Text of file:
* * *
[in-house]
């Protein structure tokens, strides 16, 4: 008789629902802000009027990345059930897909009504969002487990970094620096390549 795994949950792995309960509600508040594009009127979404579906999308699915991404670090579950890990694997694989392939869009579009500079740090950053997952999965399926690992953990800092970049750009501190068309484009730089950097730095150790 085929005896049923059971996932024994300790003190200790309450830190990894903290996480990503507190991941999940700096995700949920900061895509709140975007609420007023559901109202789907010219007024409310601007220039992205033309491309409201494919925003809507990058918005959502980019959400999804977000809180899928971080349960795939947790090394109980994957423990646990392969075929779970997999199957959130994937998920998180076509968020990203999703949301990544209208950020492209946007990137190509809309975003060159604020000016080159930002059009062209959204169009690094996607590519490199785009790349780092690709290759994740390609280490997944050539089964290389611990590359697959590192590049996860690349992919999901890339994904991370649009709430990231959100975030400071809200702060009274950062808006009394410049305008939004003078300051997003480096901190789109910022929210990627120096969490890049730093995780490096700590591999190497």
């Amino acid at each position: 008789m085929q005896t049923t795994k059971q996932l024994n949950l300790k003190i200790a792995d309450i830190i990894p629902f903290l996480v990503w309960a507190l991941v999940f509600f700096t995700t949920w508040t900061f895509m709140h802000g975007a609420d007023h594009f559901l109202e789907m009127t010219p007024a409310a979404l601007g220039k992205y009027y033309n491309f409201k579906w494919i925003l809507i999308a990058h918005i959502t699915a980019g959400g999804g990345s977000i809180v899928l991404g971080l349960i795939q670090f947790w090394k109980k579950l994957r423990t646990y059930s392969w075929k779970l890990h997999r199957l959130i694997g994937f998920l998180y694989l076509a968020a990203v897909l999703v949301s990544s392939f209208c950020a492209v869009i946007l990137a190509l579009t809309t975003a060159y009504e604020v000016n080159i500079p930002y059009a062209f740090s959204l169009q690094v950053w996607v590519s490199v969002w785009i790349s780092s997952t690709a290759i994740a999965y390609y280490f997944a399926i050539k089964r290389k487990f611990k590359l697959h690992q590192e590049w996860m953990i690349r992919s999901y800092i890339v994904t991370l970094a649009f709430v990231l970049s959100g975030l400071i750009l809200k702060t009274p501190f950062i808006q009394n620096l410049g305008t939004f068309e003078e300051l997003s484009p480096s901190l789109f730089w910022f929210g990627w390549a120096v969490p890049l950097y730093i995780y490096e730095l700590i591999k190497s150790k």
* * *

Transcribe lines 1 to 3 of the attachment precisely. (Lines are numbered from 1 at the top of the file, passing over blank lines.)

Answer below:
[in-house]
């Protein structure tokens, strides 16, 4: 008789629902802000009027990345059930897909009504969002487990970094620096390549 795994949950792995309960509600508040594009009127979404579906999308699915991404670090579950890990694997694989392939869009579009500079740090950053997952999965399926690992953990800092970049750009501190068309484009730089950097730095150790 085929005896049923059971996932024994300790003190200790309450830190990894903290996480990503507190991941999940700096995700949920900061895509709140975007609420007023559901109202789907010219007024409310601007220039992205033309491309409201494919925003809507990058918005959502980019959400999804977000809180899928971080349960795939947790090394109980994957423990646990392969075929779970997999199957959130994937998920998180076509968020990203999703949301990544209208950020492209946007990137190509809309975003060159604020000016080159930002059009062209959204169009690094996607590519490199785009790349780092690709290759994740390609280490997944050539089964290389611990590359697959590192590049996860690349992919999901890339994904991370649009709430990231959100975030400071809200702060009274950062808006009394410049305008939004003078300051997003480096901190789109910022929210990627120096969490890049730093995780490096700590591999190497």
């Amino acid at each position: 008789m085929q005896t049923t795994k059971q996932l024994n949950l300790k003190i200790a792995d309450i830190i990894p629902f903290l996480v990503w309960a507190l991941v999940f509600f700096t995700t949920w508040t900061f895509m709140h802000g975007a609420d007023h594009f559901l109202e789907m009127t010219p007024a409310a979404l601007g220039k992205y009027y033309n491309f409201k579906w494919i925003l809507i999308a990058h918005i959502t699915a980019g959400g999804g990345s977000i809180v899928l991404g971080l349960i795939q670090f947790w090394k109980k579950l994957r423990t646990y059930s392969w075929k779970l890990h997999r199957l959130i694997g994937f998920l998180y694989l076509a968020a990203v897909l999703v949301s990544s392939f209208c950020a492209v869009i946007l990137a190509l579009t809309t975003a060159y009504e604020v000016n080159i500079p930002y059009a062209f740090s959204l169009q690094v950053w996607v590519s490199v969002w785009i790349s780092s997952t690709a290759i994740a999965y390609y280490f997944a399926i050539k089964r290389k487990f611990k590359l697959h690992q590192e590049w996860m953990i690349r992919s999901y800092i890339v994904t991370l970094a649009f709430v990231l970049s959100g975030l400071i750009l809200k702060t009274p501190f950062i808006q009394n620096l410049g305008t939004f068309e003078e300051l997003s484009p480096s901190l789109f730089w910022f929210g990627w390549a120096v969490p890049l950097y730093i995780y490096e730095l700590i591999k190497s150790k």